Module 12 - Particle Motion and Parametric Models

Introduction | Lesson 1 | Lesson 2 | Lesson 3 | Self-Test

Lesson 12.1: Motion Along a Line

In this lesson you will model the motion of a particle that moves along the x-axis by using parametric equations. The motion of the particle will be illustrated by using the TI-89 to show animated movement. You will also see that parametric equations that model a particle's movement are not unique by developing different parametric equations to model the same movement.

A particle moves along the x-axis so that its position is given by the equation below, where t represents time in seconds.

x(t) = 2t3 – 9t2 + 12t + 1

You can use your TI-89 to visualize the motion of the particle and determine when the particle is at rest, when it is moving to the right, and when it is moving to the left. To graph parametric equations on the TI-89 you need to change the graphing mode.

• Open the Graph setting in the Mode dialog box by pressing  • Highlight 2:PARAMETRIC by pressing  • Select the highlighted item by pressing • Exit the Mode dialog box by pressing Entering the Parametric Function

• Open the Y= Editor by pressing [Y=] Instead of entering y as a function of x you will enter x and y as functions of t. Because x and y are both functions of a common parameter t, these equations are called parametric equations.

• Set xt1 = 2t^3 – 9t^2 + 12t + 1
• Set yt1 = 0
yt1 is 0 because the particle is moving along the x-axis.   Independent Y= Editors The Y= Editor maintains an independent function list for each Graph mode setting. When you return to FUNCTION graphing mode, your y(x) functions are still defined, and upon return to PARAMETRIC graphing mode, your x(t) and y(t) components are still defined.  Setting the Graph Style to Animate

You can view an animation of the particle's motion by changing the Graph Style of xt1 to animate.

• Move the cursor to xt1
• Open the Style menu by pressing  • Highlight 5:Animate • Select the highlighted item by pressing Setting the Viewing Window

• Open the Window editor by pressing  In addition to the minimum and maximum values for x and y there is a third variable in this menu, t.

• Enter the values shown below With the values shown, t will initially be 0 and then increase by steps of one tenth until it is 4. For each value of t the position of the particle, as determined by the corresponding x and y-values, will be plotted. xmin, xmax, ymin and ymax determine what part of the xy-plane will be shown in the viewing window the same way they do in FUNCTION graphing mode.

• Display the graph by pressing  You should see a circle move along the x-axis. This circle follows the path of the particle over the time interval from t = 0 to t = 4. You can see the graph again by pressing to Regraph.

Using the Trace Feature

The Trace feature can produce a similar animated effect.

• Activate the Trace cursor by pressing • Move the Trace cursor along the path of the particle by using the cursor movement keys

Try pressing the left or right arrow and holding it down.

Tracing Time

Notice that the key moves the particle forward in time, which may not always coincide with motion to the right and that the key moves the cursor back in time, which may not always coincide with motion to the left. The value of t and the x- and y- coordinates are shown at the bottom of the screen. 12.1.1 Use the cursor movement keys to estimate when the particle is moving to the right.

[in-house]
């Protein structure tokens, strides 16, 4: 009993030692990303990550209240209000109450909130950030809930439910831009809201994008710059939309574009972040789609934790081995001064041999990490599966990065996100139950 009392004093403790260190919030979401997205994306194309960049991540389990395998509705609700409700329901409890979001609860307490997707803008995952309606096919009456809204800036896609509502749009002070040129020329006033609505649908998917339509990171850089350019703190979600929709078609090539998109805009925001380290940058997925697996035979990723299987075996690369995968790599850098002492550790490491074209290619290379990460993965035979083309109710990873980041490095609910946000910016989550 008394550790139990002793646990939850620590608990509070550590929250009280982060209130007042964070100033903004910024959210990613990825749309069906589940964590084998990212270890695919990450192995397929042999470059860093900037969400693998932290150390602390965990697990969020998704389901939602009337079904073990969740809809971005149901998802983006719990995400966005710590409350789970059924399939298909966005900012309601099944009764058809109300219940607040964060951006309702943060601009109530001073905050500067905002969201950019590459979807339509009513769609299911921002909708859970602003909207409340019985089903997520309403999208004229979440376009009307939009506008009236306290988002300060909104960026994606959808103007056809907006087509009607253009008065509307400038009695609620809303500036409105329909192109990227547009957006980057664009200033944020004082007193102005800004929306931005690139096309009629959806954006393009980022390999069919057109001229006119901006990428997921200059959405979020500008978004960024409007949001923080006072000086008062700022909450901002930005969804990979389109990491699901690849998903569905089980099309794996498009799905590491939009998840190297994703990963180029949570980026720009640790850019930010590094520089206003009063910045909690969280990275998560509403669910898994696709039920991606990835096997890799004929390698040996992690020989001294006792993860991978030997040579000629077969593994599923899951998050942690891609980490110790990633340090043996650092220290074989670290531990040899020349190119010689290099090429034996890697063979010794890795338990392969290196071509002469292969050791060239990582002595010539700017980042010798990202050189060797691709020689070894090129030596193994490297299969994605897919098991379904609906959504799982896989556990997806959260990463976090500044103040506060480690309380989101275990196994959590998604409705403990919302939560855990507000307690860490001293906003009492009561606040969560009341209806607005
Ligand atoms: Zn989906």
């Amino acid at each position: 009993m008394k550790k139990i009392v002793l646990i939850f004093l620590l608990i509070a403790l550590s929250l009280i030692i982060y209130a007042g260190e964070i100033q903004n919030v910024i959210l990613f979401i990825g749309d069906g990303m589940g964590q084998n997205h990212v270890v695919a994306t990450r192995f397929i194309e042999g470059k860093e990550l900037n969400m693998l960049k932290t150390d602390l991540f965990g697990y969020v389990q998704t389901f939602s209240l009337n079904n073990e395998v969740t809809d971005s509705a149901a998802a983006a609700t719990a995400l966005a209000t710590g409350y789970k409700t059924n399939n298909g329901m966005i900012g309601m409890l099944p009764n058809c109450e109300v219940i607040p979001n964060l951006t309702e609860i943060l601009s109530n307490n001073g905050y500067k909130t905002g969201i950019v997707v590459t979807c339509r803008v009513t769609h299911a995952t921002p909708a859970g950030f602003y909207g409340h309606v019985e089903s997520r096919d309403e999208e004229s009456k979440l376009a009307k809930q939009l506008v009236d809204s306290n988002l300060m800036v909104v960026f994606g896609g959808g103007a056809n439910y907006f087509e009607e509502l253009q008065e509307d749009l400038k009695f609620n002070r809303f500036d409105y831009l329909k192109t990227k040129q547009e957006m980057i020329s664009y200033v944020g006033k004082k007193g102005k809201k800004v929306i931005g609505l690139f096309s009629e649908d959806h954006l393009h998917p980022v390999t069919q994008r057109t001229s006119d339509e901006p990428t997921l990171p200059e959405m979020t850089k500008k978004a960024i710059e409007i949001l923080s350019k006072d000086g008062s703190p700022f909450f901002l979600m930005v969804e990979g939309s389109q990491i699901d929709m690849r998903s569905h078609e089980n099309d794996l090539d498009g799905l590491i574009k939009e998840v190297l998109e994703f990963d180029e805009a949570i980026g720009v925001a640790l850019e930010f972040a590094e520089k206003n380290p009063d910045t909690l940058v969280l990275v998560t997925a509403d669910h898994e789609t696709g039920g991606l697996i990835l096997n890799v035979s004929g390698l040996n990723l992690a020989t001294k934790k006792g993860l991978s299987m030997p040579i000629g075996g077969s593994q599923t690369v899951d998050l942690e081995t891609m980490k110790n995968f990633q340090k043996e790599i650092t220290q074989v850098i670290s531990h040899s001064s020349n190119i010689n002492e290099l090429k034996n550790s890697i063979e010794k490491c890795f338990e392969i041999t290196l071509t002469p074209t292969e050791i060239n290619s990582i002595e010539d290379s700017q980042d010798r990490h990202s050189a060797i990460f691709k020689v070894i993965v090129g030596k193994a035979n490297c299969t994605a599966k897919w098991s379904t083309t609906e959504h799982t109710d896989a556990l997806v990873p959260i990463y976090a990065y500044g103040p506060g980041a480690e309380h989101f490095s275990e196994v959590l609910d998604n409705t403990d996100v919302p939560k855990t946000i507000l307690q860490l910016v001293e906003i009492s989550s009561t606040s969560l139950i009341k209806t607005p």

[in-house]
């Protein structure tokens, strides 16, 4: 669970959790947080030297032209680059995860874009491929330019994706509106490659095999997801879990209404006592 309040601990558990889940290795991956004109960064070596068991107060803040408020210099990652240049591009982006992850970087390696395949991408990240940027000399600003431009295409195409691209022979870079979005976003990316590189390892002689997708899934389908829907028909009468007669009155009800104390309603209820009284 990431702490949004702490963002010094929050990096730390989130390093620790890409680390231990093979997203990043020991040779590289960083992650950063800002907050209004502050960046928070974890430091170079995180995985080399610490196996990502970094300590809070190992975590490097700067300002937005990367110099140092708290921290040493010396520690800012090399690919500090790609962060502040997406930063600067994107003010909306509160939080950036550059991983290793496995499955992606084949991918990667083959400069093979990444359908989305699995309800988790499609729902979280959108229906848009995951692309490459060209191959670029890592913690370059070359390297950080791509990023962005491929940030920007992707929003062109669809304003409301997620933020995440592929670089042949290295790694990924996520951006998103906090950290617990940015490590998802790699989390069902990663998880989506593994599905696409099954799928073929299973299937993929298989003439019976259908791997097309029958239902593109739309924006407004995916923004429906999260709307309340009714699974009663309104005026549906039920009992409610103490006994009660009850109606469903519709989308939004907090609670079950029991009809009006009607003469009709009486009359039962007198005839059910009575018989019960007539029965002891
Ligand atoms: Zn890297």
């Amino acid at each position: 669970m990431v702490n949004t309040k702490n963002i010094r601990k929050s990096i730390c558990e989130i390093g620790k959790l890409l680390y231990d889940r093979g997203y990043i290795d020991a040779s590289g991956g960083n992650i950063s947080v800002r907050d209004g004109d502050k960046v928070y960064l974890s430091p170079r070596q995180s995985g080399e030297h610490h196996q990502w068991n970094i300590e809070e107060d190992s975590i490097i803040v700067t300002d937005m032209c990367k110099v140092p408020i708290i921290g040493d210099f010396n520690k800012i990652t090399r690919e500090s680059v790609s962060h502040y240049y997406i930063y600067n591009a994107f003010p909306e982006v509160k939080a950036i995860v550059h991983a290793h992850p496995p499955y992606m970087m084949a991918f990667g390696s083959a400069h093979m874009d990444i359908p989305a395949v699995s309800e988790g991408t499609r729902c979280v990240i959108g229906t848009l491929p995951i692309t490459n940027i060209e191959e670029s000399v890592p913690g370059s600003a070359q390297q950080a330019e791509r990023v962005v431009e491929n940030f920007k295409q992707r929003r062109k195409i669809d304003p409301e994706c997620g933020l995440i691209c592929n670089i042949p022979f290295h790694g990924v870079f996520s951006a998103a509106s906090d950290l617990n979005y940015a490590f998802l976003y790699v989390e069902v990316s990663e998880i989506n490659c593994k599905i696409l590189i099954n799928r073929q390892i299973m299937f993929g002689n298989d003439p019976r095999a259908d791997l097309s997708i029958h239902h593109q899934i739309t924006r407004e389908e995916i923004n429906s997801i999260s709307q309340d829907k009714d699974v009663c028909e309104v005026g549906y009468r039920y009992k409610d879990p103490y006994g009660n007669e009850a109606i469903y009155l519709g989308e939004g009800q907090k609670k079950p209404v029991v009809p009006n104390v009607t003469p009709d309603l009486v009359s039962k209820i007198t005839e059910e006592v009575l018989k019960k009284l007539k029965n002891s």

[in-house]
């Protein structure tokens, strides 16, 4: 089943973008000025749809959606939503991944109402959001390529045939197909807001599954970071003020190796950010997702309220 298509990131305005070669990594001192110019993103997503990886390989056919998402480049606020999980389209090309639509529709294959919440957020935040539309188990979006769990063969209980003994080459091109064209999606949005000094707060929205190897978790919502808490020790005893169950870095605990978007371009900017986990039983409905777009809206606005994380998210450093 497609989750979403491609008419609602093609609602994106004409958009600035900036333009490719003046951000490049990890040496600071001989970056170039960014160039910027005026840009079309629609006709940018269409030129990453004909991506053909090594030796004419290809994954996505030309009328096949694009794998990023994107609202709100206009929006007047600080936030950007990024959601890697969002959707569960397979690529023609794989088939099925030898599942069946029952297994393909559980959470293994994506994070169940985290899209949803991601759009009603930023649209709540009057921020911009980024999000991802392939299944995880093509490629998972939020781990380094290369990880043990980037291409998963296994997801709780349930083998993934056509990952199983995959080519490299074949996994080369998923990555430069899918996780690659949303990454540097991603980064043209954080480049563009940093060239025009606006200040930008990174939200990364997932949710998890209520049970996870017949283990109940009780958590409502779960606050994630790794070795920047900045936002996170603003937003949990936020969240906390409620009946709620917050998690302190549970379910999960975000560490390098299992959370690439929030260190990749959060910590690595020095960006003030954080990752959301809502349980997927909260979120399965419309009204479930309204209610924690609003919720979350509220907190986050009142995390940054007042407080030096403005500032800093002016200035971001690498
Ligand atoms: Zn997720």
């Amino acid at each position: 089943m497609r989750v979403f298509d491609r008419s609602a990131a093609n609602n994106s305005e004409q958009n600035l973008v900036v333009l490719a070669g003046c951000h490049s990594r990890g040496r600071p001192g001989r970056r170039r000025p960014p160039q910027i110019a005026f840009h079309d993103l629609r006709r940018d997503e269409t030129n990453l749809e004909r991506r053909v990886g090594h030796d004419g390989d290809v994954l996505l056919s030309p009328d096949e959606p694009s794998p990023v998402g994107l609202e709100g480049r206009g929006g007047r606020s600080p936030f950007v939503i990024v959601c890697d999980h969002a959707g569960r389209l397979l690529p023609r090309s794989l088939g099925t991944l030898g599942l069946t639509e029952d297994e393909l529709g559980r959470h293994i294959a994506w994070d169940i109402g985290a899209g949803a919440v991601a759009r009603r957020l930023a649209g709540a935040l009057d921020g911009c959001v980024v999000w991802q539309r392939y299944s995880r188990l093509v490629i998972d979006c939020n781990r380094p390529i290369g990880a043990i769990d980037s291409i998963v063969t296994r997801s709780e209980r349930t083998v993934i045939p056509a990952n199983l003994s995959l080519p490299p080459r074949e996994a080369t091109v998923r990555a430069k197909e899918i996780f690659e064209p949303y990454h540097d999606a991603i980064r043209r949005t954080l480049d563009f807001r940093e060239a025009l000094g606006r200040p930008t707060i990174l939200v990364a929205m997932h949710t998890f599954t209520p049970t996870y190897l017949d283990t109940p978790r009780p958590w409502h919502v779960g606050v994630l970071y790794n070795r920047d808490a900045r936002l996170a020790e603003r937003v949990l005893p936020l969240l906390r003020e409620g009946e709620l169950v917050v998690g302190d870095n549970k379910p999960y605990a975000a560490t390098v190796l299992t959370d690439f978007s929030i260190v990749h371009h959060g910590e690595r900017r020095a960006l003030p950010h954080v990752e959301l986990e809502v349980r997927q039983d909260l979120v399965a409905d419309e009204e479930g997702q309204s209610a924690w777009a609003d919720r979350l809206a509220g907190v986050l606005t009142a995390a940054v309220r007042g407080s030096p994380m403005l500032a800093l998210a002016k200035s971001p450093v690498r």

12.1.2 Estimate when the particle is moving to the left.

12.1.3 When does the particle appear to change direction?

Visualizing the Path over Time

The animation on the x-axis is a fairly realistic model for the motion of the particle, however it is difficult to see the time intervals when the particle moves left and moves right. Make the following additions in the Y= Editor to help visualize the motion of the particle over the six seconds.

• Set xt2 = xt1(t)
• Set yt2 = t Setting the Graph Style

• Select yt2 by moving the cursor to yt2
• Open the Style menu by pressing  • Highlight "6:Path" • Save this selection by pressing Setting the Graph Order

• Open the Graph Formats dialog box by pressing  • Move the cursor to "Graph Order"
• Highlight "2:SIMUL" by pressing   SIMUL stands for simultaneous mode in which all the selected functions will be graphed at the same time.

• Save this selection and exit the Graph Formats dialog box by pressing  Displaying the Graphs

• Display the simultaneously drawn graphs by pressing  The animation can be paused before the two graphs go off the screen by pressing . Notice the highlighted PAUSE at the bottom right of the screen below. You can restart the graphs by pressing , or press to regraph starting at t = 0. 12.1.4 What feature of this graph shows the times when the particle appears to change direction?

A Different Model of the Particle's Motion

Parametric equations can be used to make a different model of the same particle motion. The functions below represent the same motion shown earlier, but time is shown on the x-axis and the particle's position is represented by the y-values. Set the graphing style to thick.

• Set xt1 = t
• Set yt1 = 2t^3 - 9t^2 + 12t + 1

The particle's instantaneous velocity can be displayed along with its position. Defining new parametric equations where the x-values represent time and the y-values represent the particle's instantaneous velocity (the derivative of the function in yt1) can do this.

• Set xt2 = t
• Set yt2 = d(yt1(t),t)
Use the key for d.
• Set the graphing style to Dot • Change the Viewing Window values to those shown below • Graph the equations 12.1.5 How do these graphs show when the particle is moving left, moving right, and at rest?